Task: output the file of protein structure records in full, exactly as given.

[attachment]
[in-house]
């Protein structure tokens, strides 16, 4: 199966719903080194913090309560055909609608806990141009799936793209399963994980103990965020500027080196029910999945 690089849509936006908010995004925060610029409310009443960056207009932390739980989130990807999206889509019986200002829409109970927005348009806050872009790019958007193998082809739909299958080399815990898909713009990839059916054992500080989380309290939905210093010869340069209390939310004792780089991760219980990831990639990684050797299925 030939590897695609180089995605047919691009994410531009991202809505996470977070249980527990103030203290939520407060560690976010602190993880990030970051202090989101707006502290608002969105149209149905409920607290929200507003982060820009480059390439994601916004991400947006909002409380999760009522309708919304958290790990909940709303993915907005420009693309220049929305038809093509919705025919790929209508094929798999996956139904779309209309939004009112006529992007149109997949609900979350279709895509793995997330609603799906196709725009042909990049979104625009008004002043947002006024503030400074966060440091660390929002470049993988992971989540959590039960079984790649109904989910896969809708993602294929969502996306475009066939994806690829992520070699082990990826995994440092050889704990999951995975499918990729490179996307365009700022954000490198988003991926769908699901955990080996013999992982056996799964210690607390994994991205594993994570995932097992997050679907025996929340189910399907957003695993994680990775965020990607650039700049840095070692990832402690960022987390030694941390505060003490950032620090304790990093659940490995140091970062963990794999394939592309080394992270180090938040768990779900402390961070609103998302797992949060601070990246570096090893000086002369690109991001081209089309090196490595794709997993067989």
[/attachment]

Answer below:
[in-house]
């Protein structure tokens, strides 16, 4: 199966719903080194913090309560055909609608806990141009799936793209399963994980103990965020500027080196029910999945 690089849509936006908010995004925060610029409310009443960056207009932390739980989130990807999206889509019986200002829409109970927005348009806050872009790019958007193998082809739909299958080399815990898909713009990839059916054992500080989380309290939905210093010869340069209390939310004792780089991760219980990831990639990684050797299925 030939590897695609180089995605047919691009994410531009991202809505996470977070249980527990103030203290939520407060560690976010602190993880990030970051202090989101707006502290608002969105149209149905409920607290929200507003982060820009480059390439994601916004991400947006909002409380999760009522309708919304958290790990909940709303993915907005420009693309220049929305038809093509919705025919790929209508094929798999996956139904779309209309939004009112006529992007149109997949609900979350279709895509793995997330609603799906196709725009042909990049979104625009008004002043947002006024503030400074966060440091660390929002470049993988992971989540959590039960079984790649109904989910896969809708993602294929969502996306475009066939994806690829992520070699082990990826995994440092050889704990999951995975499918990729490179996307365009700022954000490198988003991926769908699901955990080996013999992982056996799964210690607390994994991205594993994570995932097992997050679907025996929340189910399907957003695993994680990775965020990607650039700049840095070692990832402690960022987390030694941390505060003490950032620090304790990093659940490995140091970062963990794999394939592309080394992270180090938040768990779900402390961070609103998302797992949060601070990246570096090893000086002369690109991001081209089309090196490595794709997993067989």